"There's a new fridge in town."


Gaming doesn't have nearly enough urban myths. The few there used to be (millions of E.T. carts for the Atari VCS buried in the desert, Battle Zone rewritten as a military trainer etc) have all been so comprehensively and authoritatively documented now that all the mystery around them has vanished. So in a technical sense your reporter should probably actually be a little sad about what he's about to tell you, but that would require a harder, colder heart than even this correspondent possesses.

One of the loveliest examples of game music ever is the theme music from Ocean's version of RoboCop, published on the 128K Spectrum and the original mono Game Boy (other versions didn't have the same music). Written by Jonathan Dunn, it's a slow, incredibly mournful-sounding passage of synthesiser bleeping and humming that wouldn't be out of place in one of the more reflective bits of Blade Runner, but is mystifying in a run-of-the-mill brainless platform shooter like RoboCop. (Your reporter used to take the GB RoboCop cart with him on train journeys, not to play the game but just to load it, listen to the theme music for a while and then plug in another game entirely to actually play.)

The only thing more improbable than such a piece of music being used for a shoot-'em-up videogame, in fact, would probably be for it to crop up in a surreal TV ad for washing machines. And yet, in the early 1990s, that's exactly what happened. For a very short period, Ariston advertised their various electrical appliances with a TV spot running the Game Boy music (not just the same tune but the actual GB sound) over a background of attractive young people in their underwear and rabbit costumes, running around enjoying the many benefits of Ariston's wide range of white goods while a voice intoned a variant on the company's "Our products are built to last" slogan ("Ariston... and on... and on"), which also scrolled across the bottom of the screen in case viewers wanted to sing along.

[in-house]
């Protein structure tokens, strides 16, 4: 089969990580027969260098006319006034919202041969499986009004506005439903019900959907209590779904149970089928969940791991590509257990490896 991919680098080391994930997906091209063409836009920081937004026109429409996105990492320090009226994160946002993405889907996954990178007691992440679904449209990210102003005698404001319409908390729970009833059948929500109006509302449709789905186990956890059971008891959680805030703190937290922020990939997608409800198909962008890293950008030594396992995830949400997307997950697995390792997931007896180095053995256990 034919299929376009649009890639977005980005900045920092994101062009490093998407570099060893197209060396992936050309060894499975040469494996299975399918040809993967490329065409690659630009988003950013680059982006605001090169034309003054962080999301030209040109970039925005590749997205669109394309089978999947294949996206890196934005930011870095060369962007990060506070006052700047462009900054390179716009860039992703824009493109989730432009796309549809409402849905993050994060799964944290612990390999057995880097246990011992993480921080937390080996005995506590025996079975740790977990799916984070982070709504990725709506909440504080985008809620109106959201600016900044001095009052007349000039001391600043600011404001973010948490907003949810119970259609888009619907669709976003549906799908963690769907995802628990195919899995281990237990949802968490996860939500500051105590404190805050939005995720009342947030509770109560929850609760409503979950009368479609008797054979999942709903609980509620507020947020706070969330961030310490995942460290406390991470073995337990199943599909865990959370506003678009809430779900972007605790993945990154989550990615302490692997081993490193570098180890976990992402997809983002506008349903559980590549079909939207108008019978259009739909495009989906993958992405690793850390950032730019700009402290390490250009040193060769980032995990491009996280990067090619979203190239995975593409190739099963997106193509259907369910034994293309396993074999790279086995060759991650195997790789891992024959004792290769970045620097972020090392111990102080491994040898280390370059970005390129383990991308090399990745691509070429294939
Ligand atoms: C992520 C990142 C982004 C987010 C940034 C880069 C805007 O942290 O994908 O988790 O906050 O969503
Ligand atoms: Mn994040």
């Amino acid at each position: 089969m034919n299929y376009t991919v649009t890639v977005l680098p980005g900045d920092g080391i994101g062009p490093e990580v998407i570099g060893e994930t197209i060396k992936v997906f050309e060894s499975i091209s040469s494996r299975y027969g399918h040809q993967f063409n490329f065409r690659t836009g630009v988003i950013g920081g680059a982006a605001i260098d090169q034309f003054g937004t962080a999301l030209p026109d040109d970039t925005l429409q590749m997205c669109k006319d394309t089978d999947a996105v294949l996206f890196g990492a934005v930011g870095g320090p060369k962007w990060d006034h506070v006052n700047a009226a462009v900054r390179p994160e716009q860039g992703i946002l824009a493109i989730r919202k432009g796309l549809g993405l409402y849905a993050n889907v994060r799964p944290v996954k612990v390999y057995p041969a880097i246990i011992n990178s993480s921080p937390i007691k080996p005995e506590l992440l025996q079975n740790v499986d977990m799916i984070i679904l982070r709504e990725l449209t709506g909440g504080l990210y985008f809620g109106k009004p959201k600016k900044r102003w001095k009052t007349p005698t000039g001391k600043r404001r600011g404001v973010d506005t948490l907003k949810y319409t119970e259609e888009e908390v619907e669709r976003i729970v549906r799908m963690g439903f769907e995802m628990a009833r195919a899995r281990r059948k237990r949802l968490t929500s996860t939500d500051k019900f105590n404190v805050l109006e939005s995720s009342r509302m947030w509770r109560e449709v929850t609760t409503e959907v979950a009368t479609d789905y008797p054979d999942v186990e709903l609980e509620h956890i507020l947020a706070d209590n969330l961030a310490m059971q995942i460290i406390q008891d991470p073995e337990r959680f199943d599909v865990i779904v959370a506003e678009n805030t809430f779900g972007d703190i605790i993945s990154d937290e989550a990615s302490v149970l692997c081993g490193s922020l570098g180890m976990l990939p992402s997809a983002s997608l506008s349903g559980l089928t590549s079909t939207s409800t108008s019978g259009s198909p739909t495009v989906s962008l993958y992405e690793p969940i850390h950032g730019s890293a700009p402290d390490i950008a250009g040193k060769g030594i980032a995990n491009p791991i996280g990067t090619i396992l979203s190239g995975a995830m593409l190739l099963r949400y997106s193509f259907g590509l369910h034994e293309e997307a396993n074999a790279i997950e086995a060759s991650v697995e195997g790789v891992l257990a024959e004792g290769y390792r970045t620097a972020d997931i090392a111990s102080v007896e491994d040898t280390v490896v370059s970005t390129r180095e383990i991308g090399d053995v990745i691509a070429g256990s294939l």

The ad ran for an extremely short time before being pulled (presumably for being too weird for prime-time ITV viewers), and your reporter was certain that he was the only person alive who'd ever (a) seen it, and (b) recognised the source of the music, and so the story would exist only in his fragile and decaying memory, soon to be rendered an unsubstantiated and implausible myth. However, a shot-in-the-dark Google search not only revealed that there was at least one other person out there fitting that description, but that that person had also, staggeringly, managed to fortuitously capture the entire ad on tape and gone to the trouble of transferring it to a RealAudio file for the sake of posterity, from where World Of Stuart now brings it to you, the videogame lovers of the planet.

Click on the picture, guy.


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